Please note that not all courses are offered every quarter. Students should consult the registrar's schedule for available courses and class times. For courses in the 298 series, students should consult the graduate advisor first to check whether a course fulfills the CMS requirement.

**These courses are sometimes taught as a core course for M.A. students and may not be available that particular quarter for M.F.A. students.

** courses are sometimes taught as a core course for MA students and may not be available that particular quarter to M.F.A. students.

PROGRAM FOCUS

A. FIRST YEAR: A FOCUS ON PROCESS

The first year is a highly intensive program operating on a six-day schedule with the regularly scheduled courses enhanced by all-day technical craft training on Saturdays. The first quarter provides basic background in video, cinematography, sound, editing, the directing of actors and the camera, the organizing of production, and short fiction screenwriting. The second and third quarters are devoted to intensive production work focusing on process leading to six minute sync sound film with clearly defined parameters that must be completed during the academic year if a student is to continue in the program. Two evaluation sessions with the first year faculty will be required of all students. The first will occur at the end of Fall Quarter. The second, a First Year Review, will take place at the end of the spring quarter with the purposes of determining fitness to continue in the program, advising on curriculum for second year professional training, and the selection of Second Year Advisors.

B. SECOND YEAR: A FOCUS ON PROFESSIONAL TRAINING

Second year training is intended to develop professional skills. Courses are constructed around two pivots: 1. Mentor relationships established by students with their Second Year Advisors involving multi-quarter course sequences in the specialized areas of: Narrative Film, Documentary, Multicamera Television Production, Experimental Media and Cinematography. 2. Advanced training in various areas of the craft enhanced by critical studies courses. All projects begun during the second year associated with any of these courses must be completed no later than the middle of the eighth quarter of residency.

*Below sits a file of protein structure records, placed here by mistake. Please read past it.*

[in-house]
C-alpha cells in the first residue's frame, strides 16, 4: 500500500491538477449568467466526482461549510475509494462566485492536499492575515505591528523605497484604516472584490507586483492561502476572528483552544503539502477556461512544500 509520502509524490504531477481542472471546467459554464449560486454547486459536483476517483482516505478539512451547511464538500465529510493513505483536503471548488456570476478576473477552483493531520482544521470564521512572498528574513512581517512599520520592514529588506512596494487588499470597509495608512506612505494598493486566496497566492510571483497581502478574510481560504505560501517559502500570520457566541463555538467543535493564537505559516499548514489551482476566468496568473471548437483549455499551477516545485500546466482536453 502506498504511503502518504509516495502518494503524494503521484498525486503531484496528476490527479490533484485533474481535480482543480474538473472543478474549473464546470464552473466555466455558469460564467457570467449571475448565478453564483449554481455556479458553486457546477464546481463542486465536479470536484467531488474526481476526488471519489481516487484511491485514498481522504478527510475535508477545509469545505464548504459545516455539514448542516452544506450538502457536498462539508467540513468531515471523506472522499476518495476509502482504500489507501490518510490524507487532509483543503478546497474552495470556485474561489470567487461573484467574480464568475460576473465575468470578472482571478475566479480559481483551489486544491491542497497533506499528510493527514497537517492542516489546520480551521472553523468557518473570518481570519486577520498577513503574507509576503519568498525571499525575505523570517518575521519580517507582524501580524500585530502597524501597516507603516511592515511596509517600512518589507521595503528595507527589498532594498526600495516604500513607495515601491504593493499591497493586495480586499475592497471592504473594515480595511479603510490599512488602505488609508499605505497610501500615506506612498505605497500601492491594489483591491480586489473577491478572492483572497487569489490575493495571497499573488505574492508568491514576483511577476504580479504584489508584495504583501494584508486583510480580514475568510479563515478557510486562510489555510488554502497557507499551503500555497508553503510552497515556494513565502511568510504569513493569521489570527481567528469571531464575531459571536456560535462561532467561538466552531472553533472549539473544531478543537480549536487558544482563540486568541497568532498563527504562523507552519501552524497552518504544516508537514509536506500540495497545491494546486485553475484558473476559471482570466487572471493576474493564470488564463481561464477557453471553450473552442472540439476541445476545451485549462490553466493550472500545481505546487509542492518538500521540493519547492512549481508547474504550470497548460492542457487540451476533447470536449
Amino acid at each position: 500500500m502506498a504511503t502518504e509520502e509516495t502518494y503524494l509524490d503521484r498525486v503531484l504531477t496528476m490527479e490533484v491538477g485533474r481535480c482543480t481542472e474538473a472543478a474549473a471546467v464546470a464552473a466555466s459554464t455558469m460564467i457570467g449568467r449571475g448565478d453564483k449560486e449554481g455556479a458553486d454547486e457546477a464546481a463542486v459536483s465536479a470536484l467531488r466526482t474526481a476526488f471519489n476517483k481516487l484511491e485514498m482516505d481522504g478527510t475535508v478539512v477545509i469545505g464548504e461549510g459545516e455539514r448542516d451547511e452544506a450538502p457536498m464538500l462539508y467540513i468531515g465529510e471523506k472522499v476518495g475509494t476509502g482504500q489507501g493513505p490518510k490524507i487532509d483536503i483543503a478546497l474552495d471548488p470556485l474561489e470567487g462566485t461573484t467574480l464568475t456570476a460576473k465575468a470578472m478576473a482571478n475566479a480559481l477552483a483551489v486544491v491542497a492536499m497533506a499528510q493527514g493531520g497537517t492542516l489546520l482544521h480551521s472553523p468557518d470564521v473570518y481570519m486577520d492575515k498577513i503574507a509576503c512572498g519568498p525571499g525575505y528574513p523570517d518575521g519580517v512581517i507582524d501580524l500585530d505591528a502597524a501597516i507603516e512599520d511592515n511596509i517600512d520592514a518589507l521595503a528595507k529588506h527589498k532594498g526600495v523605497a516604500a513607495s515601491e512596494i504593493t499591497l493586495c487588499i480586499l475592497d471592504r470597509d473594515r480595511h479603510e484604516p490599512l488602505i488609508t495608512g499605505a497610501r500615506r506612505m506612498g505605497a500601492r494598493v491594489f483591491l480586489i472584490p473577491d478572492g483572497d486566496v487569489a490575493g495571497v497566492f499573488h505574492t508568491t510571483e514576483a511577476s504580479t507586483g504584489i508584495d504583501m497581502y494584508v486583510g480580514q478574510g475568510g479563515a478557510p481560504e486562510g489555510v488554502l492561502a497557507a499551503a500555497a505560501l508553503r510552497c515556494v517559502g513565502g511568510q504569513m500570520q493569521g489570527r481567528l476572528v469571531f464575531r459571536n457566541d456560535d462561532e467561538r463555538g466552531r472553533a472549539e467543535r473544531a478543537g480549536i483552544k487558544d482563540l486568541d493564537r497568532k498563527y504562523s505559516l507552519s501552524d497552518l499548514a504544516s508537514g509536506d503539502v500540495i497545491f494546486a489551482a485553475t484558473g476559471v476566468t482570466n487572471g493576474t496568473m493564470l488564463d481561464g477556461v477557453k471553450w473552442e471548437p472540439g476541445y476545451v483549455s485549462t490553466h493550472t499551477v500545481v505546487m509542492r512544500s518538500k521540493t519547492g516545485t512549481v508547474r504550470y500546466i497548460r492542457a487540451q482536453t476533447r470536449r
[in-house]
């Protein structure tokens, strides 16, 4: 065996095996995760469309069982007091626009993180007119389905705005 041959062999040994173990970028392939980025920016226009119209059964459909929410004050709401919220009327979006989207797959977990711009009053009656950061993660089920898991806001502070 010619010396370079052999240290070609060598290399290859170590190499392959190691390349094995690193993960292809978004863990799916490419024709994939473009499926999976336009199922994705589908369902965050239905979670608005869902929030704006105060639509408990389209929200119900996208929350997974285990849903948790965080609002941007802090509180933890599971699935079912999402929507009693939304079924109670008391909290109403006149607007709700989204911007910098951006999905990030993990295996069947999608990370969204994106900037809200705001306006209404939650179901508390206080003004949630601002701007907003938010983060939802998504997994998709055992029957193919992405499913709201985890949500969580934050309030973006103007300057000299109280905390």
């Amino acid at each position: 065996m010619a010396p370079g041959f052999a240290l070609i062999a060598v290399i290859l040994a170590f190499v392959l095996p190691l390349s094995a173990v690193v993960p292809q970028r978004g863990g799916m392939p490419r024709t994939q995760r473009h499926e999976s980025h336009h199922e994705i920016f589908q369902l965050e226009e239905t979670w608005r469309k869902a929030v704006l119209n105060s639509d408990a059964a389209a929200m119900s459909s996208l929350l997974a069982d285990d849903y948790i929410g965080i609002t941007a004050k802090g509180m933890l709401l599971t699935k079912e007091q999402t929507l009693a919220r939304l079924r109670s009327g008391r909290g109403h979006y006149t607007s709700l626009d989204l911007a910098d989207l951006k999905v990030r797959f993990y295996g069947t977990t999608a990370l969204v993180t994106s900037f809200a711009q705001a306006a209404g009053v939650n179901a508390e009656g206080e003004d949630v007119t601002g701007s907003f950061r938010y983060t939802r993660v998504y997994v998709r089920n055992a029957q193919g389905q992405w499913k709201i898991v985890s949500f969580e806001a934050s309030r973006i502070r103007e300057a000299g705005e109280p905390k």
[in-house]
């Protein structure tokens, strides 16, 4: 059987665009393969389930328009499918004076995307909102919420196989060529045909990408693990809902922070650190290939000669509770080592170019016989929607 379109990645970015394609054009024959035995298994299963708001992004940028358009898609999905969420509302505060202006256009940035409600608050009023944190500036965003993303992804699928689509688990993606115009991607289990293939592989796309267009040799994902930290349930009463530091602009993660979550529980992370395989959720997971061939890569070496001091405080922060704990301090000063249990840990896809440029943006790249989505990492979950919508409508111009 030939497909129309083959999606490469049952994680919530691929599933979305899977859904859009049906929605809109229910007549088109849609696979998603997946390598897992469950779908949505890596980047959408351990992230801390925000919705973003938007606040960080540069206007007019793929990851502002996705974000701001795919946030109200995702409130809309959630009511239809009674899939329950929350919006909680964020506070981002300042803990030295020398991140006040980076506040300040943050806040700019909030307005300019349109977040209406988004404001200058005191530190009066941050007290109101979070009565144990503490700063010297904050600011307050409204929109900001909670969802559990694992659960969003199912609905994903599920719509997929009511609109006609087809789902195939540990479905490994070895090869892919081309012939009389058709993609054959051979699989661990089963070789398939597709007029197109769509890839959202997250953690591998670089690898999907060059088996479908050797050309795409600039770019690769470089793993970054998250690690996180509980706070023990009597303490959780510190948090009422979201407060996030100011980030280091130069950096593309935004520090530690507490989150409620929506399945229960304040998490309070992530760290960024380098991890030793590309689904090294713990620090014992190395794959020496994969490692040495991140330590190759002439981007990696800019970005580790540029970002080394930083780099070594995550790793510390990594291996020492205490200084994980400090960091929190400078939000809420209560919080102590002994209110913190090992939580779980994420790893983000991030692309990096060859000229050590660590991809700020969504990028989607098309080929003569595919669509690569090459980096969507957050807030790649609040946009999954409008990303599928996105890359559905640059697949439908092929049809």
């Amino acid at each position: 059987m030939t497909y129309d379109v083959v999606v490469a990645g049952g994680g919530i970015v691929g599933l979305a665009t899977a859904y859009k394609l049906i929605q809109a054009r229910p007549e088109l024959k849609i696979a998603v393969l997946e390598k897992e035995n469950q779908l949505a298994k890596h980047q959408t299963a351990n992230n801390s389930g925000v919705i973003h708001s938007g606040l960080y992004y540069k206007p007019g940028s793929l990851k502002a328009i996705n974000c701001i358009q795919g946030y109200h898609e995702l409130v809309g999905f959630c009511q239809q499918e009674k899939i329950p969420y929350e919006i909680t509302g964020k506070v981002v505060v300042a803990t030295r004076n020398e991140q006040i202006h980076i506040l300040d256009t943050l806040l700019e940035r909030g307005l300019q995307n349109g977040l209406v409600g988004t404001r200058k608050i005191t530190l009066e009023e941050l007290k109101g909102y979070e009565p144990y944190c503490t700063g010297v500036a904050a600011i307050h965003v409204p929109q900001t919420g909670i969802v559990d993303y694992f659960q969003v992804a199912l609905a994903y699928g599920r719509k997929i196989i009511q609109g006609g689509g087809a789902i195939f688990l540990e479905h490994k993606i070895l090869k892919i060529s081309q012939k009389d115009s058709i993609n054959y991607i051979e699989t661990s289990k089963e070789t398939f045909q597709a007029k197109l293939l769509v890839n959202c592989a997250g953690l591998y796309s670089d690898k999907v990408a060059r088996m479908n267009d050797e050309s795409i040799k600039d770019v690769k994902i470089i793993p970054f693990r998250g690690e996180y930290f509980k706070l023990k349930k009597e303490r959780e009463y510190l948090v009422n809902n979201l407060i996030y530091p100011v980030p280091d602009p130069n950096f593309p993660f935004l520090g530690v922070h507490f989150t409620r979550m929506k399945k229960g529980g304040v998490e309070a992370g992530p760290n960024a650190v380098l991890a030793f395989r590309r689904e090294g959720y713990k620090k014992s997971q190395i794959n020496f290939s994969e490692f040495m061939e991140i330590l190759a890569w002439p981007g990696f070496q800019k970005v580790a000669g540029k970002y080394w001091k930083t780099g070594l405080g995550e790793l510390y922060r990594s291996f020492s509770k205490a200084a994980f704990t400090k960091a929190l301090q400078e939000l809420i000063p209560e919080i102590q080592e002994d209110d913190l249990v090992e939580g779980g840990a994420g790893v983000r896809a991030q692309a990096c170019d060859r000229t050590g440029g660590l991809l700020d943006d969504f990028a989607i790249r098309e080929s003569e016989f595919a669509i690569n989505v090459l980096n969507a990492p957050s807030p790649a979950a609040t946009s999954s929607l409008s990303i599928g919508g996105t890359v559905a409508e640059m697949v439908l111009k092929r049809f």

C. THIRD YEAR: A FOCUS ON PRODUCTION EXPERIENCE

Third year training is committed to the planning and production of a Thesis Film (no more than 30 minutes). The Thesis process involves the following elements: 1. Extensive pre-production planning prior to advancing to candidacy. FTV 486 is available for a student to work with a faculty in preparation to advance. 2. Specialized craft courses and critical study courses can continue to be taken based on the needs of the individual student, but should not impede progress on the thesis. 3. * Advancement to candidacy must take place by the winter quarter at latest. 4. *Advancement to candidacy will be based on a signed contract clearly defining the parameters of the project including budget, time line, film length, and advising procedures.

D. FOURTH YEAR: COMPLETION

The fourth year is used for completion of the thesis project. The twelve-quarter limit will be strictly enforced.

All MFA programs in Film, Television, & Digital Media are Full-Time programs. The Department admits new students only once each year for the Fall Quarter.

We Do Not Accept Films, DVDs, or CDs.

Applicants must submit all required application materials to be considered for admission.

Online and Mailed Application Deadline: TBA

By the time of entrance, MFA Applicants Must:

  • Have at least a 3.0 GPA.
  • Satisfy the University of California’s Graduate Admission Requirements.
  • Complete equivalent to a 4 year US Bachelor’s Degree.

Click Here for an Application Worksheet and More Detailed Instructions on How to Apply

Please complete all of the following steps:

Step 1: Online

  • Complete the UCLA Graduate Division Online Application.
    • MUST be paid and completed Online by DATE TBA.
    • Indicate MFA, Film and Television, Production/Directing as the program.
  • Upload Unofficial copies of all Transcripts.
  • Submit Three Letters of Recommendation
    • Enter the Names and Emails of all recommenders into the UCLA Graduate Division Online Application.

Step 2: Online & Mail

  • Complete the Online Graduate FTVDM Departmental Application.
    • Print and Mail the generated PDF.
  • Upload and Mail the Statement of Purpose.
    • Submit a 1-2 page document.
  • Upload and Mail Short Film Proposal.
    • Submit a 1-2 page document.